India: From Bharat and back
Statutory Warning: This post might read very narcissistic as it is essentially about a very personal journey.
The small boy from Babhnan was very sad looking at things happening in India, 3700 kms away from Hong Kong. Lakhs of migrant labours thrown on the roads in the middle of the Covid 19 lockdown, people starving, doctors being abused and attacked, slums in eerie silence,a religion being vilified and his own friends- urbane, middle and upper middle class locked in, getting depressed.
It was essentially a journey back. From India to Bharat.
Sounds strange? As the constitution asserts that it is India that is Bharat, no? Yeah, in the constitution it is. Just like untouchability is banned and is a cognizable criminal offence in the same constitution. Believe it or not, traveling to India from Bharat is perhaps one of the longest, and the most arduous journeys, one can take upon. Even the far more fortunate ones like the small boy from Babhnan who ticked every box right barring one- so called upper caste? Right, in fact in a landed, locally dominant family. Male? Right? Father in government service? Right, actually a professor, even mom is a school principal. Born in a big town? Sorry, NO.
Yeah. It was a long and arduous journey even for a boy from a privileged family. The one who slowly scaled all the peaks and reached where he wanted to, living a life chasing his dreams- which did never go beyond, ironically, backpacking. The boy never fancied hotels, hostels were where he belonged to- meeting fellow travellers, sharing notes, jokes and often beers too! A fallout of having lived in hostels perhaps, as a boarding student, since he was just 12.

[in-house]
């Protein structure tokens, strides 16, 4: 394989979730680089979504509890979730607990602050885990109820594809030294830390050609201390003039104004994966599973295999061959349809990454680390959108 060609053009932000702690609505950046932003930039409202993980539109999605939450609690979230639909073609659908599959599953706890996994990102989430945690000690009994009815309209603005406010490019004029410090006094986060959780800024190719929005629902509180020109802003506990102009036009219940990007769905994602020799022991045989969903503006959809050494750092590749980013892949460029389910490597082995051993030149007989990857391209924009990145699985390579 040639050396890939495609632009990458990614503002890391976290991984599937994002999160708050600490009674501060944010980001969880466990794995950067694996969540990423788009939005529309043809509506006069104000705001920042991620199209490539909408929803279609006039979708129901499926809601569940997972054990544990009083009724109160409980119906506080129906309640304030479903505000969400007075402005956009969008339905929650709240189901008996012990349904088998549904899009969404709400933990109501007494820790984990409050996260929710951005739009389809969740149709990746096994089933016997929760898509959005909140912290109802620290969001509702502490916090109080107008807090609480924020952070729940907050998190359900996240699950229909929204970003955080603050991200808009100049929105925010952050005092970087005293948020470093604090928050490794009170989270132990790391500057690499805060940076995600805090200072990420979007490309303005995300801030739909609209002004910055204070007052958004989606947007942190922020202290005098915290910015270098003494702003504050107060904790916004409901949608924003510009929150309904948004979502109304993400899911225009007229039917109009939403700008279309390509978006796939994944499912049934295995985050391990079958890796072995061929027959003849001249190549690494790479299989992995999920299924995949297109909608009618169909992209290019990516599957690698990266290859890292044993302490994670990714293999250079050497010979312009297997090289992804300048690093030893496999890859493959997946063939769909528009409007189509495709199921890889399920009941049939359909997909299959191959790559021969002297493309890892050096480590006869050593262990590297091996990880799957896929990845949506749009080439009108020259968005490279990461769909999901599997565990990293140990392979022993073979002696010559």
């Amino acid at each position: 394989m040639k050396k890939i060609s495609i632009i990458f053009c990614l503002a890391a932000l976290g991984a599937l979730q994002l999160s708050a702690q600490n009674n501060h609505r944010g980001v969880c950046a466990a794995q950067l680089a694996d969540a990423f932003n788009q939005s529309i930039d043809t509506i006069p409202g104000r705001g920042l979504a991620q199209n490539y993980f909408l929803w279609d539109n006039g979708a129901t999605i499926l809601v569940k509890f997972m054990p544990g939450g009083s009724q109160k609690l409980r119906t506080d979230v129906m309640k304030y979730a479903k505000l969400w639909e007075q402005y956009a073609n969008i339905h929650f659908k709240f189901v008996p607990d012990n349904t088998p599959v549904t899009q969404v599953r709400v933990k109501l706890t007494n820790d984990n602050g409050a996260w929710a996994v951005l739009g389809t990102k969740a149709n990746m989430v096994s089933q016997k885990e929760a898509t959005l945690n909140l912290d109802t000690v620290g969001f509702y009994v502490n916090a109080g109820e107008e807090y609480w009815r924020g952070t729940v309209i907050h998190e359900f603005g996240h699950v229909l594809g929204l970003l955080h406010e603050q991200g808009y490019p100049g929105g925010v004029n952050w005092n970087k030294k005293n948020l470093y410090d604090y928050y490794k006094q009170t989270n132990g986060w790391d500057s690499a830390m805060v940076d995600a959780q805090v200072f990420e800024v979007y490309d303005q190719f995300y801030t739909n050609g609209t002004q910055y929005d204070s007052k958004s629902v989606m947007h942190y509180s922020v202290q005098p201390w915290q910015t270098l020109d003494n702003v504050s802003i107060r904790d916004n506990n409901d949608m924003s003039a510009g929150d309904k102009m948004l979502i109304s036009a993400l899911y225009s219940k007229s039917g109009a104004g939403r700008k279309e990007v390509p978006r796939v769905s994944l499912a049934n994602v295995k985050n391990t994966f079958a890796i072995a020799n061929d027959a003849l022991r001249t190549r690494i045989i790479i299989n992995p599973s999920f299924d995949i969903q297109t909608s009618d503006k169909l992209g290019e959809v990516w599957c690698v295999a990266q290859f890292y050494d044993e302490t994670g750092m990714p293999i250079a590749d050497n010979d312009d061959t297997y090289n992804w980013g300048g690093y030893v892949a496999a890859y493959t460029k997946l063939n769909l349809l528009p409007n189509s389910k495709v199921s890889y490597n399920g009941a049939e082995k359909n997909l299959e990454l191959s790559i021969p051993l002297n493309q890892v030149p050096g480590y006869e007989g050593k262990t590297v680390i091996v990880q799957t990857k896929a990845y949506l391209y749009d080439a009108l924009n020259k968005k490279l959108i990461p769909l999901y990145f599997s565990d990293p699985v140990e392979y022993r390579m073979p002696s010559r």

He was wondering how difficult this journey back to Bharat for those on the roads must be. And he remembered his.
Going to Gorakhpur at mere 12 as a boarding student. Then Allahabad, at 17. And from Allahabad to Shankargarh where he worked with the Kol Tribals and Snake Charmers, and often slept on the only cot in Balanath’s family- with snakes in their baskets below it. It was a journey of no return. A journey which seldom gets recognised, let alone reaching travel stories. It was to a myriad of slums, teaching children, dreaming of a better future for them.
Then to Jabalpur- meeting fellow travelers- the unconventional ones. From there it was to almost every nook and corner of India: going to Hyderabad for some labour protest, Ranchi for right to food agitation. Often missing the must visit places, though.
From there it was to JNU: that was to change him even more. And a journey undertaken like none other- a bus journey demanding Right to Employment. 52 days, 12 states from Delhi to Maharashtra and back. Hundreds of places- big and small- sleeping in villages under mango trees- a throwback to the summer vacations in his village by the Manvar river decades ago. The journey succeeded, by the way, with the passing of Mahatma Gandhi National Rural Employment Guarantee Act, 2005. The small boy from Babhnan smiled, after very long, thinking of this.
The journey was interesting, along with many jailbreaks- no not the iphone ones, real as they happen with activists. Basti, Allahabad, Nuapada, Kochi, Palanpur, Hyderabad, Bengaluru, Raipur, Amarkantak, Bhadrak, Chennai, Bhuvaneshwar, Agartala, Bishrampur, Shillong, Palakkad, Lansdowne, Kaithal, Indore, Solan, Gaya, Ranchi, Nagpur, Goa, Puruliya, Guwahati, Bhilwara, Jammu, Ropar, – he remembered some of the stops, in no order though. It was a journey full of horrors, of being in boats on what were villages, full of living people and all that come along with them, now submerged by some dam. It was a journey full of hopes, of Niyamgiri people successfully saving their lands for decades.
From there it was to Hong Kong, and then many places- including Kathmandu- home for over a month!
An anchor shrieking broke his chain of thoughts. He was back to the millions of journeys taking place from India to Bharat again. Journeys full of losses. Of jobs, dreams and hopes. No one wants to leave home, after all. If so many people from rural India did that, they did it under sheer compulsion. Be they privileged like the small boy writing this, or desperate- forced into distress migration. It is urban India, mostly metropolitan alone, which is their only escape route- a chance of finding a job, a life, a home- howsoever small- a shanty in a slum, home nonetheless.
This too shall pass, they would be fine. The boy tried to reassure himself. Amen.
It will pass. But the price will be heavy. Nicely done, enjoyed reading. All the best.